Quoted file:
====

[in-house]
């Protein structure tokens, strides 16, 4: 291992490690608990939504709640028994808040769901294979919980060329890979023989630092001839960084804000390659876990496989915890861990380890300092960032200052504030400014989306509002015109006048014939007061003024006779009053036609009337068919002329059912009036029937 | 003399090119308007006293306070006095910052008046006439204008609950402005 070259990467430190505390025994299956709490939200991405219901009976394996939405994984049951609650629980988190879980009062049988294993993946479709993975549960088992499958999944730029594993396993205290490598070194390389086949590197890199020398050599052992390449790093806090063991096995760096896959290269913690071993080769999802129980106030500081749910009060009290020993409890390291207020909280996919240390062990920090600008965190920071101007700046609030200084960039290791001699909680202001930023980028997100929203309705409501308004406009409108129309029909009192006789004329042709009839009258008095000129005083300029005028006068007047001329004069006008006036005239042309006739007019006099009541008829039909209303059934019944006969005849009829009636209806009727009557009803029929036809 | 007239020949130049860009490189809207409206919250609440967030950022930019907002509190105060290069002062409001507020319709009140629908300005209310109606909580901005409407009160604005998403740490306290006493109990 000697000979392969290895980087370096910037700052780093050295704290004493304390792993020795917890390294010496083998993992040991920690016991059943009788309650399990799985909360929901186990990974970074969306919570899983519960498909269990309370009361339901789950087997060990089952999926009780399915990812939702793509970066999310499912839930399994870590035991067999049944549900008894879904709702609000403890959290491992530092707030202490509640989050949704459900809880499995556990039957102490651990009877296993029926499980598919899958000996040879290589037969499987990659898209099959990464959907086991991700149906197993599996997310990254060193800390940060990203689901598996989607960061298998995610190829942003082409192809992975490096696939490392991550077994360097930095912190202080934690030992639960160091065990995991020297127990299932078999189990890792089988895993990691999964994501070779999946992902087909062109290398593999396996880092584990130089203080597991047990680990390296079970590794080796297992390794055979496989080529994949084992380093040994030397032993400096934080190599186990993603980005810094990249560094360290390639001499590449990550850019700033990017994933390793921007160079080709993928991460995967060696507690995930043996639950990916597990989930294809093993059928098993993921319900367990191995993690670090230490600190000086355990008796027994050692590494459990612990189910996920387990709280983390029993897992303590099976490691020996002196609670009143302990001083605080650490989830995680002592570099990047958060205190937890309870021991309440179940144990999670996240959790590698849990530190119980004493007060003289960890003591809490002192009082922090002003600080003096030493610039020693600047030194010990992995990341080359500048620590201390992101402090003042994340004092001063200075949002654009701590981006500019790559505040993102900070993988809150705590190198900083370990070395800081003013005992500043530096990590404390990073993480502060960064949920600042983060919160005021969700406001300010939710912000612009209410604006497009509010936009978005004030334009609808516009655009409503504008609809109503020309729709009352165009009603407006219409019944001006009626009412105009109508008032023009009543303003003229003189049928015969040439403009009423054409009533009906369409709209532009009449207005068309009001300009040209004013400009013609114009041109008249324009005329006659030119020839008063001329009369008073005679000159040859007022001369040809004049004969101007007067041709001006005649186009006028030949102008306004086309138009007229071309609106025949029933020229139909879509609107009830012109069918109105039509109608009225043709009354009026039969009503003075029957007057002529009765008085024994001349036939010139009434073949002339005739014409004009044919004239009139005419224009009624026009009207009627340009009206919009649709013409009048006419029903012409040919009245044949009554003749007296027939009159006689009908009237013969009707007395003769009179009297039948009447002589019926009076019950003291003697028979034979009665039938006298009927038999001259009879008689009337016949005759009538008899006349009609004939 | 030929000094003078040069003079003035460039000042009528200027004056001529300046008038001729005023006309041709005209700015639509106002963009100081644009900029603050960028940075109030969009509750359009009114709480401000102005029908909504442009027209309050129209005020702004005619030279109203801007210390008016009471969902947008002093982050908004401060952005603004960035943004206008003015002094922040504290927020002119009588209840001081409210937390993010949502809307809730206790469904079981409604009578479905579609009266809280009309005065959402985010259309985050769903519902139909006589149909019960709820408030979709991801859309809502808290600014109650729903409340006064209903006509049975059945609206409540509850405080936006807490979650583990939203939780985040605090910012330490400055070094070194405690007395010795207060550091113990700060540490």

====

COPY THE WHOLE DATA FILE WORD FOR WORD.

[in-house]
């Protein structure tokens, strides 16, 4: 291992490690608990939504709640028994808040769901294979919980060329890979023989630092001839960084804000390659876990496989915890861990380890300092960032200052504030400014989306509002015109006048014939007061003024006779009053036609009337068919002329059912009036029937 | 003399090119308007006293306070006095910052008046006439204008609950402005 070259990467430190505390025994299956709490939200991405219901009976394996939405994984049951609650629980988190879980009062049988294993993946479709993975549960088992499958999944730029594993396993205290490598070194390389086949590197890199020398050599052992390449790093806090063991096995760096896959290269913690071993080769999802129980106030500081749910009060009290020993409890390291207020909280996919240390062990920090600008965190920071101007700046609030200084960039290791001699909680202001930023980028997100929203309705409501308004406009409108129309029909009192006789004329042709009839009258008095000129005083300029005028006068007047001329004069006008006036005239042309006739007019006099009541008829039909209303059934019944006969005849009829009636209806009727009557009803029929036809 | 007239020949130049860009490189809207409206919250609440967030950022930019907002509190105060290069002062409001507020319709009140629908300005209310109606909580901005409407009160604005998403740490306290006493109990 000697000979392969290895980087370096910037700052780093050295704290004493304390792993020795917890390294010496083998993992040991920690016991059943009788309650399990799985909360929901186990990974970074969306919570899983519960498909269990309370009361339901789950087997060990089952999926009780399915990812939702793509970066999310499912839930399994870590035991067999049944549900008894879904709702609000403890959290491992530092707030202490509640989050949704459900809880499995556990039957102490651990009877296993029926499980598919899958000996040879290589037969499987990659898209099959990464959907086991991700149906197993599996997310990254060193800390940060990203689901598996989607960061298998995610190829942003082409192809992975490096696939490392991550077994360097930095912190202080934690030992639960160091065990995991020297127990299932078999189990890792089988895993990691999964994501070779999946992902087909062109290398593999396996880092584990130089203080597991047990680990390296079970590794080796297992390794055979496989080529994949084992380093040994030397032993400096934080190599186990993603980005810094990249560094360290390639001499590449990550850019700033990017994933390793921007160079080709993928991460995967060696507690995930043996639950990916597990989930294809093993059928098993993921319900367990191995993690670090230490600190000086355990008796027994050692590494459990612990189910996920387990709280983390029993897992303590099976490691020996002196609670009143302990001083605080650490989830995680002592570099990047958060205190937890309870021991309440179940144990999670996240959790590698849990530190119980004493007060003289960890003591809490002192009082922090002003600080003096030493610039020693600047030194010990992995990341080359500048620590201390992101402090003042994340004092001063200075949002654009701590981006500019790559505040993102900070993988809150705590190198900083370990070395800081003013005992500043530096990590404390990073993480502060960064949920600042983060919160005021969700406001300010939710912000612009209410604006497009509010936009978005004030334009609808516009655009409503504008609809109503020309729709009352165009009603407006219409019944001006009626009412105009109508008032023009009543303003003229003189049928015969040439403009009423054409009533009906369409709209532009009449207005068309009001300009040209004013400009013609114009041109008249324009005329006659030119020839008063001329009369008073005679000159040859007022001369040809004049004969101007007067041709001006005649186009006028030949102008306004086309138009007229071309609106025949029933020229139909879509609107009830012109069918109105039509109608009225043709009354009026039969009503003075029957007057002529009765008085024994001349036939010139009434073949002339005739014409004009044919004239009139005419224009009624026009009207009627340009009206919009649709013409009048006419029903012409040919009245044949009554003749007296027939009159006689009908009237013969009707007395003769009179009297039948009447002589019926009076019950003291003697028979034979009665039938006298009927038999001259009879008689009337016949005759009538008899006349009609004939 | 030929000094003078040069003079003035460039000042009528200027004056001529300046008038001729005023006309041709005209700015639509106002963009100081644009900029603050960028940075109030969009509750359009009114709480401000102005029908909504442009027209309050129209005020702004005619030279109203801007210390008016009471969902947008002093982050908004401060952005603004960035943004206008003015002094922040504290927020002119009588209840001081409210937390993010949502809307809730206790469904079981409604009578479905579609009266809280009309005065959402985010259309985050769903519902139909006589149909019960709820408030979709991801859309809502808290600014109650729903409340006064209903006509049975059945609206409540509850405080936006807490979650583990939203939780985040605090910012330490400055070094070194405690007395010795207060550091113990700060540490």